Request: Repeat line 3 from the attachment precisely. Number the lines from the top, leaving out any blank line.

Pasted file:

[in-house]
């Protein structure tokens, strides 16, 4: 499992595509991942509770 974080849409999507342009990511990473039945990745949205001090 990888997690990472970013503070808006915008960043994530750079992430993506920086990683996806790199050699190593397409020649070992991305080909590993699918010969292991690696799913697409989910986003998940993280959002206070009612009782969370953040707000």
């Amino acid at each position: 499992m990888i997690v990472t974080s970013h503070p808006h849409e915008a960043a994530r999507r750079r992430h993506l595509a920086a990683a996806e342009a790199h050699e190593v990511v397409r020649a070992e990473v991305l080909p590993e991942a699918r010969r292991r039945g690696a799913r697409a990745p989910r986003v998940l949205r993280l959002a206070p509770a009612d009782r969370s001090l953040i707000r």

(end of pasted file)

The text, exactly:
């Amino acid at each position: 499992m990888i997690v990472t974080s970013h503070p808006h849409e915008a960043a994530r999507r750079r992430h993506l595509a920086a990683a996806e342009a790199h050699e190593v990511v397409r020649a070992e990473v991305l080909p590993e991942a699918r010969r292991r039945g690696a799913r697409a990745p989910r986003v998940l949205r993280l959002a206070p509770a009612d009782r969370s001090l953040i707000r």